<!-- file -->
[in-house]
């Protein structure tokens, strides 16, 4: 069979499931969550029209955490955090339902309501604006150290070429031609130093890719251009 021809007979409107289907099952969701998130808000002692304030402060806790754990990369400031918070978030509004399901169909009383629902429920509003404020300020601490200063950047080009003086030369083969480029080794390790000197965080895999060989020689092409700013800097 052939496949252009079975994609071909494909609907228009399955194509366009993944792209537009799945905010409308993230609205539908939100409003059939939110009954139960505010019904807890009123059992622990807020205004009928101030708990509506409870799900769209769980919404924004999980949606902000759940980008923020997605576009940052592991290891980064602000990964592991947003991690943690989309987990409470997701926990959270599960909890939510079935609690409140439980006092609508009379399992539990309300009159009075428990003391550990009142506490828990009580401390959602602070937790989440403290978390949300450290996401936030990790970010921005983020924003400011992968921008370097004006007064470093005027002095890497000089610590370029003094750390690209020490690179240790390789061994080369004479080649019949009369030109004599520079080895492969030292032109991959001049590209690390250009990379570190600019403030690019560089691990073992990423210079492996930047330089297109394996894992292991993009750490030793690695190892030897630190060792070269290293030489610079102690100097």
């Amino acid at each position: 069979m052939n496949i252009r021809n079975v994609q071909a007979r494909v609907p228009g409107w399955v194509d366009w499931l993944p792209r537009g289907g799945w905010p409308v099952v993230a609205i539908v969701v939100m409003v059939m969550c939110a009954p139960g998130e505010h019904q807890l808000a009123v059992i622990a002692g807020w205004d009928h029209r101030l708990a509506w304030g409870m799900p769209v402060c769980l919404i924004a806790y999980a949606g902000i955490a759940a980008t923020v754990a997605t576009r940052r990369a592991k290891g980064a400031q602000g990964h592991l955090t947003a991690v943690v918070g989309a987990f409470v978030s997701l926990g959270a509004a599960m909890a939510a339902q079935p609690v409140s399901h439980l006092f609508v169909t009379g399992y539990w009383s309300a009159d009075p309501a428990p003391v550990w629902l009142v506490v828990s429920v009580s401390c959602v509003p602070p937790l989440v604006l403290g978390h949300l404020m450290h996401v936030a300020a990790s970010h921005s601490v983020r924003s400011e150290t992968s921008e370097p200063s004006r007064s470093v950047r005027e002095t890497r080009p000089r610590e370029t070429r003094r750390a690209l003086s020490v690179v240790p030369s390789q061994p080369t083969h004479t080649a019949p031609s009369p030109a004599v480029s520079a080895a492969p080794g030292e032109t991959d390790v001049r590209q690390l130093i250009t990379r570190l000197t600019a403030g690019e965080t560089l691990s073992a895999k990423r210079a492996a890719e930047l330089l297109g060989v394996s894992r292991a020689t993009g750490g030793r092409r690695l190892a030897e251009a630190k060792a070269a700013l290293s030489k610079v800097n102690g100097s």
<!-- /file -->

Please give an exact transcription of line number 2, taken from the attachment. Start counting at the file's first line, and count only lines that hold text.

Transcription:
């Protein structure tokens, strides 16, 4: 069979499931969550029209955490955090339902309501604006150290070429031609130093890719251009 021809007979409107289907099952969701998130808000002692304030402060806790754990990369400031918070978030509004399901169909009383629902429920509003404020300020601490200063950047080009003086030369083969480029080794390790000197965080895999060989020689092409700013800097 052939496949252009079975994609071909494909609907228009399955194509366009993944792209537009799945905010409308993230609205539908939100409003059939939110009954139960505010019904807890009123059992622990807020205004009928101030708990509506409870799900769209769980919404924004999980949606902000759940980008923020997605576009940052592991290891980064602000990964592991947003991690943690989309987990409470997701926990959270599960909890939510079935609690409140439980006092609508009379399992539990309300009159009075428990003391550990009142506490828990009580401390959602602070937790989440403290978390949300450290996401936030990790970010921005983020924003400011992968921008370097004006007064470093005027002095890497000089610590370029003094750390690209020490690179240790390789061994080369004479080649019949009369030109004599520079080895492969030292032109991959001049590209690390250009990379570190600019403030690019560089691990073992990423210079492996930047330089297109394996894992292991993009750490030793690695190892030897630190060792070269290293030489610079102690100097």